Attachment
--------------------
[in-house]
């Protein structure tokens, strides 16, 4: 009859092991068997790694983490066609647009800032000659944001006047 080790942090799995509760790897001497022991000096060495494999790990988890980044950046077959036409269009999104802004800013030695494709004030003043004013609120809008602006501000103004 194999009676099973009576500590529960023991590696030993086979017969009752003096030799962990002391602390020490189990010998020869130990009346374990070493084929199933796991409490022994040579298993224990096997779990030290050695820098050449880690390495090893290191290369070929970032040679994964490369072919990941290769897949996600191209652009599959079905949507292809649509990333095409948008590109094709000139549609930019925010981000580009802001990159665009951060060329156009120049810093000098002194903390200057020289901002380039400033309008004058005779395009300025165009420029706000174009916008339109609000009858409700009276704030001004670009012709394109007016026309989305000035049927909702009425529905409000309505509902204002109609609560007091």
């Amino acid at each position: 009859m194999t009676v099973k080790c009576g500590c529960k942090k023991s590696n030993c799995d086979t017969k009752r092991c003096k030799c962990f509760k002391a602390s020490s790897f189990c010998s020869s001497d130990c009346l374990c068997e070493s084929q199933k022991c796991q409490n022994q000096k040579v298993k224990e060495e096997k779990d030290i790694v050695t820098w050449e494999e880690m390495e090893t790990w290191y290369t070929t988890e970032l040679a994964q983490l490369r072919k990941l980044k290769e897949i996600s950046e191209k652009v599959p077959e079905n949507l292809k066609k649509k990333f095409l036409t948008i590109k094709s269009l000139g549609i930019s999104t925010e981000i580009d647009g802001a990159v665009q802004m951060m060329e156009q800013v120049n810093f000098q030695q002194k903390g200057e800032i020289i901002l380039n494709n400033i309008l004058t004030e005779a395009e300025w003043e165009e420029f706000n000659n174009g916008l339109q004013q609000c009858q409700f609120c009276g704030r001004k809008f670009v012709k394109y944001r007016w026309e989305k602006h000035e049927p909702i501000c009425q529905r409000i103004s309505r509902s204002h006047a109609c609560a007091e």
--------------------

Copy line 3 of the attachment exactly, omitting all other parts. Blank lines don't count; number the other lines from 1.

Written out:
């Amino acid at each position: 009859m194999t009676v099973k080790c009576g500590c529960k942090k023991s590696n030993c799995d086979t017969k009752r092991c003096k030799c962990f509760k002391a602390s020490s790897f189990c010998s020869s001497d130990c009346l374990c068997e070493s084929q199933k022991c796991q409490n022994q000096k040579v298993k224990e060495e096997k779990d030290i790694v050695t820098w050449e494999e880690m390495e090893t790990w290191y290369t070929t988890e970032l040679a994964q983490l490369r072919k990941l980044k290769e897949i996600s950046e191209k652009v599959p077959e079905n949507l292809k066609k649509k990333f095409l036409t948008i590109k094709s269009l000139g549609i930019s999104t925010e981000i580009d647009g802001a990159v665009q802004m951060m060329e156009q800013v120049n810093f000098q030695q002194k903390g200057e800032i020289i901002l380039n494709n400033i309008l004058t004030e005779a395009e300025w003043e165009e420029f706000n000659n174009g916008l339109q004013q609000c009858q409700f609120c009276g704030r001004k809008f670009v012709k394109y944001r007016w026309e989305k602006h000035e049927p909702i501000c009425q529905r409000i103004s309505r509902s204002h006047a109609c609560a007091e």